It’s not everyday that when you browse through your log that you see something like this:

91605 203.125.117.18 (F) (V) 2007-11-22 08:57:15 /2007/11/20/evidence-obtained- from-a-seemingly-fake-blog-to- present-to-court-evidence-incl uded/ (F) http://www.straitstimes.com/Si ngapore/Story/STIStory_179210. html (F) clip_image002[4]Opera 9.24
clip_image004[4]Windows Vista

Straitstimes.com? *gasp* Did they discover that I had been pulling their articles (but I did credit them and I don’t pull out all the articles – does this constitute fair use?) and placing them in my blog?

So I clicked on the URL with trembling fingers and and heart palpitating – so fast that it nearly jumped out from my mouth. Then… I saw it:

Blog with disputed photo lifted Wiki content

Netizens hit out at KL legal team in Pedra Branca case after plagiarism is uncovered

By Lydia Lim, Senior Political Correspondent

IN THE HAGUE (NETHERLANDS) – A PICTURE Malaysia produced to argue its case in the Pedra Branca dispute has sparked a controversy on the Internet.

Several netizens, notably Malaysian bloggers, are chiding the country’s legal eagles for relying on an anonymous blog that has been shown up for plagiarism.

Some have also gone onto the blog to post harsh criticisms of the author, who pleaded with them yesterday not to use four-letter words.

‘My younger sibling, who is 11 years old, also visits my blog and these words are not appropriate for her,” he wrote in a posting titled ‘Why the anger?’.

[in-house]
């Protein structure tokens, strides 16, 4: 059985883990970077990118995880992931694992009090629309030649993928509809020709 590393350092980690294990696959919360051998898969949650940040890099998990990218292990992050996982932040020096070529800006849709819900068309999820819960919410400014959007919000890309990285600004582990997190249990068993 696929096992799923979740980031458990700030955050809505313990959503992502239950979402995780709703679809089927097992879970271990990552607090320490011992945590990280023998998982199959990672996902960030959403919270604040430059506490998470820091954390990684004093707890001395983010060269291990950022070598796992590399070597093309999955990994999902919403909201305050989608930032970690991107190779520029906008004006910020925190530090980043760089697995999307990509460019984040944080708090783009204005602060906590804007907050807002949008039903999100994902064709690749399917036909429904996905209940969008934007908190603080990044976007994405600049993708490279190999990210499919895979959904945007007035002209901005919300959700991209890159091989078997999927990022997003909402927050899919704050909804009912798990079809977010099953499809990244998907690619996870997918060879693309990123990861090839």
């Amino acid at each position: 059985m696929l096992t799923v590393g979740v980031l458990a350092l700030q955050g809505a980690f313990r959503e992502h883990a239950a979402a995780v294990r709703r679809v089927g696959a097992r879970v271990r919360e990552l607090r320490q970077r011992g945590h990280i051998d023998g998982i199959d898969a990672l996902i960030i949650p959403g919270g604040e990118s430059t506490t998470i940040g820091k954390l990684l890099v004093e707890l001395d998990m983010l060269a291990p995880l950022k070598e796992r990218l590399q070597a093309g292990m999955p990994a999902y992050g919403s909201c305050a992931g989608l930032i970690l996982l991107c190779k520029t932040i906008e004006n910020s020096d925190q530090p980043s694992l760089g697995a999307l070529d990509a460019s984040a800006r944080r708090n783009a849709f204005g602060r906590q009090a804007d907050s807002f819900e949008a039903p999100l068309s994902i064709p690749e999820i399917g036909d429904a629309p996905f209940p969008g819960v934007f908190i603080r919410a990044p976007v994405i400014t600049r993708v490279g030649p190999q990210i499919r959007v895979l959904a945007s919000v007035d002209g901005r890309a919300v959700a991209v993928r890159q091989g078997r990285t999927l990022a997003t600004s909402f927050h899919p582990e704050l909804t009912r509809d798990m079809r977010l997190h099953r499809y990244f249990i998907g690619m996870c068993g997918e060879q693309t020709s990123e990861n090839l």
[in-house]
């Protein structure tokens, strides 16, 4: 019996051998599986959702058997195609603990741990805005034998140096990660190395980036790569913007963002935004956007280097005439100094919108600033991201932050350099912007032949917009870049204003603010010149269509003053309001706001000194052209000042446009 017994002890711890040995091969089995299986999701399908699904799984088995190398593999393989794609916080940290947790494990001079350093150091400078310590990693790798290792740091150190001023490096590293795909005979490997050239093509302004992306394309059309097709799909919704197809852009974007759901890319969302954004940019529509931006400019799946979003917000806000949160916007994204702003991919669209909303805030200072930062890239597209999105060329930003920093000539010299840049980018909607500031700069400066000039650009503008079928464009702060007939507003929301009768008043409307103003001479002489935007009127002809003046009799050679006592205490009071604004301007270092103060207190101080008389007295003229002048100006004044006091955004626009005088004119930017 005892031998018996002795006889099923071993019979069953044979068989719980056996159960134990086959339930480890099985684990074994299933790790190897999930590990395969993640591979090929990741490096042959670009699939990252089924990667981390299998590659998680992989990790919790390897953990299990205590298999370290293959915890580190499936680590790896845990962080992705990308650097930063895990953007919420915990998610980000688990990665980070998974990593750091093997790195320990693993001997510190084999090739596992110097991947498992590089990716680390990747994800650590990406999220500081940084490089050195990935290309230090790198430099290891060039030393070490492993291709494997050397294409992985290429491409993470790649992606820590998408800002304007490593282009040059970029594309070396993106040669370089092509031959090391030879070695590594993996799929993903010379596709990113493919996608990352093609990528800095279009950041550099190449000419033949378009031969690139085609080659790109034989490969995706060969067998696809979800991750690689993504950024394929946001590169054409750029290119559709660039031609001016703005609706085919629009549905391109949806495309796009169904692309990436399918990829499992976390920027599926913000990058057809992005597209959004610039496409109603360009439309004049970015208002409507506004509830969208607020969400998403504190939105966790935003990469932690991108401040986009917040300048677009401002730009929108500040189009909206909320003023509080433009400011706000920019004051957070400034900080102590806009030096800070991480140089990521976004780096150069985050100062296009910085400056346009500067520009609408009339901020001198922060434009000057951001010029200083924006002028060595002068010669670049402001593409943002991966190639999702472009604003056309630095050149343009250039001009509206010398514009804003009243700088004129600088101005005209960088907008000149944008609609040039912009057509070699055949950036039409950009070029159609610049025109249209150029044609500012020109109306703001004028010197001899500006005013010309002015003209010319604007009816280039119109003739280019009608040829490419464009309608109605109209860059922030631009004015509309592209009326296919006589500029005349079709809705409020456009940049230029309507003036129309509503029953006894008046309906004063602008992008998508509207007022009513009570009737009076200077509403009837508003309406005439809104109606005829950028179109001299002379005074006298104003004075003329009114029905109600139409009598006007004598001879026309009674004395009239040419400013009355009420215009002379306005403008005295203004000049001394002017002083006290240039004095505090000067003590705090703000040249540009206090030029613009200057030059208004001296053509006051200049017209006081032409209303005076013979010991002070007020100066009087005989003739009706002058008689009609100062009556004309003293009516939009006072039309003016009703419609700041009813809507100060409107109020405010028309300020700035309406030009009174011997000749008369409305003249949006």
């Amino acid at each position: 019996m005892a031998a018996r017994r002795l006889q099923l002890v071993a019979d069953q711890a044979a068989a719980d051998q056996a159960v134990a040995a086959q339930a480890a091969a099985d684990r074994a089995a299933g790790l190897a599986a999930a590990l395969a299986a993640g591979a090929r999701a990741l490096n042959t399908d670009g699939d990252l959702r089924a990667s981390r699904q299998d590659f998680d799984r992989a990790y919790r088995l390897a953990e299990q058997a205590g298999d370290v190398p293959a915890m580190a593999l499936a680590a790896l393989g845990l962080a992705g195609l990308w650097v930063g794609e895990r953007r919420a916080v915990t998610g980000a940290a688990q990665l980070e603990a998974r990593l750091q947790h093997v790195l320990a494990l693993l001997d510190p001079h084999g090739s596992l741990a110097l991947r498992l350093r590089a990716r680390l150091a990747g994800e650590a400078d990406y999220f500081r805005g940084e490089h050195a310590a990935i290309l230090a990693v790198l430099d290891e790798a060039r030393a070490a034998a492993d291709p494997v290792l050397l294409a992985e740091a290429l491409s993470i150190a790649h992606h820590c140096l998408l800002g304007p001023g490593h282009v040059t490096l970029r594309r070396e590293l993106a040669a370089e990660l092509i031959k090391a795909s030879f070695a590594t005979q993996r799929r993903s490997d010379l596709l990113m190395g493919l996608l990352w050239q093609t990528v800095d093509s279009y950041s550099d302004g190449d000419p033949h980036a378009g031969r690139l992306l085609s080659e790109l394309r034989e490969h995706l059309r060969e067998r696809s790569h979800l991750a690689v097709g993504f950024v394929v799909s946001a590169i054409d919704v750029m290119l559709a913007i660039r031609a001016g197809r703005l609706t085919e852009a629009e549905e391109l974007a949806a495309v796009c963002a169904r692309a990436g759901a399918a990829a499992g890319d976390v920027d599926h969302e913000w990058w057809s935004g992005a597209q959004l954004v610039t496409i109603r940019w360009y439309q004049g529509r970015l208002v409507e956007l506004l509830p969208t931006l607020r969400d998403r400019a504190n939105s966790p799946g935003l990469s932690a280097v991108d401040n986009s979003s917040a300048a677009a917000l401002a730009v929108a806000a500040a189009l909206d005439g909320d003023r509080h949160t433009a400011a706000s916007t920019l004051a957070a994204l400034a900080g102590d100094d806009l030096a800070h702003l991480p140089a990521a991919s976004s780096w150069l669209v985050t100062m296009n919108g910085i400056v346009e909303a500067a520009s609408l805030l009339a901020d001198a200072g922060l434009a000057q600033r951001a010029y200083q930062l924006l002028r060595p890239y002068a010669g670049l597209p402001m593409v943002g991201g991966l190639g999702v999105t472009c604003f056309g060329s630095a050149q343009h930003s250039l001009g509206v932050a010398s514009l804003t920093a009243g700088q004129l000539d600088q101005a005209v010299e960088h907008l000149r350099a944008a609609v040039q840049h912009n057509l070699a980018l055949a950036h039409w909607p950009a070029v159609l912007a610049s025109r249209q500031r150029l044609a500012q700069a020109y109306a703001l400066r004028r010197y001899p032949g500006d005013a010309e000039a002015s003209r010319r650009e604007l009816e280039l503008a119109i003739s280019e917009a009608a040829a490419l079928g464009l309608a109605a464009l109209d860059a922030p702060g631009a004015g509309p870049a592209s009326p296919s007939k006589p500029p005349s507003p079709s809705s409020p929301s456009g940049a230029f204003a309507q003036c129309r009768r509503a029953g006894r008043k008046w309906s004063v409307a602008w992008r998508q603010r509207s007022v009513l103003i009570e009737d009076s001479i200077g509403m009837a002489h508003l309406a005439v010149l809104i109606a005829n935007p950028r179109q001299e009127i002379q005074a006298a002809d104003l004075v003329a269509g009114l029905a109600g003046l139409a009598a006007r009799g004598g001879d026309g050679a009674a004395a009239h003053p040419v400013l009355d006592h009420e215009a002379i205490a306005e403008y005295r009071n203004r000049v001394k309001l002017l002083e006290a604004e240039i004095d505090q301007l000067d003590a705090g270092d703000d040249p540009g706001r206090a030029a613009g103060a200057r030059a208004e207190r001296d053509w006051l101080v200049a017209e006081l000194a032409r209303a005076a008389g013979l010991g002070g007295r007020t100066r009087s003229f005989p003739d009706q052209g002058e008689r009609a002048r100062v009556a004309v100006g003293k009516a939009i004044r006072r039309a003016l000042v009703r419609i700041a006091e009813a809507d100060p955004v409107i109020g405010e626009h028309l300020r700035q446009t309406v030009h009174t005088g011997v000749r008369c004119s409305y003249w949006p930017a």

Malaysia had cited the blog as the source of a photograph it produced last week in an international court, to show Pedra Branca’s supposed closeness to Johor.

Singapore, in its response, raised questions about the blog and this was reported in The Straits Times on Tuesday.

The report led the writer of a Singapore blog called Simplyjean to analyse the blog.

Simplyjean found its author had lifted chunks of text from Wikipedia, whose contents can be edited by anyone.

The discovery fired up several Singaporean and Malaysian blogs.

One blogger, Malaysian Jeff Ooi, yesterday bemoaned in a post his country’s use of a suspect photo from an anonymous blog containing plagiarised content to ‘present its case at all places, the International Court of Justice’.

Another Malaysian Tony Yew said on his website muststopthis.blogspot.com: ‘How lame can our guys be?

‘Putting up an argument with plagiarised work from Wikipedia! Sheesh…there goes Pulau Batu Puteh!’

Pulau Batu Puteh is Malaysia’s name for Pedra Branca.

Singapore and Malaysia are appearing before the International Court of Justice (ICJ) to resolve their dispute over the sovereignty of Pedra Branca, an island 40km east of Singapore and which stands at the eastern entrance of the Singapore Strait.

On Monday, Singapore’s Attorney-General Chao Hick Tin said the photo Malaysia produced was shot using a camera with a telephoto lens, which exaggerated the closeness of Pedra Branca to the Johor coast.

In questioning the blog, Mr Chao saidthe photo had been put up just four days before the start of the ICJ hearing.

In the blog, its author claims to be a lover of lighthouses and ‘leuchtturm’ is the German word for lighthouse.

Simplyjean found the following sentence on the design of lighthouses was lifted from Wikipedia: ‘Often these are cylindrical to reduce the effect of wind on a tall structure on less stable soil. An example of this is Pulau Batu Puteh Lighthouse.’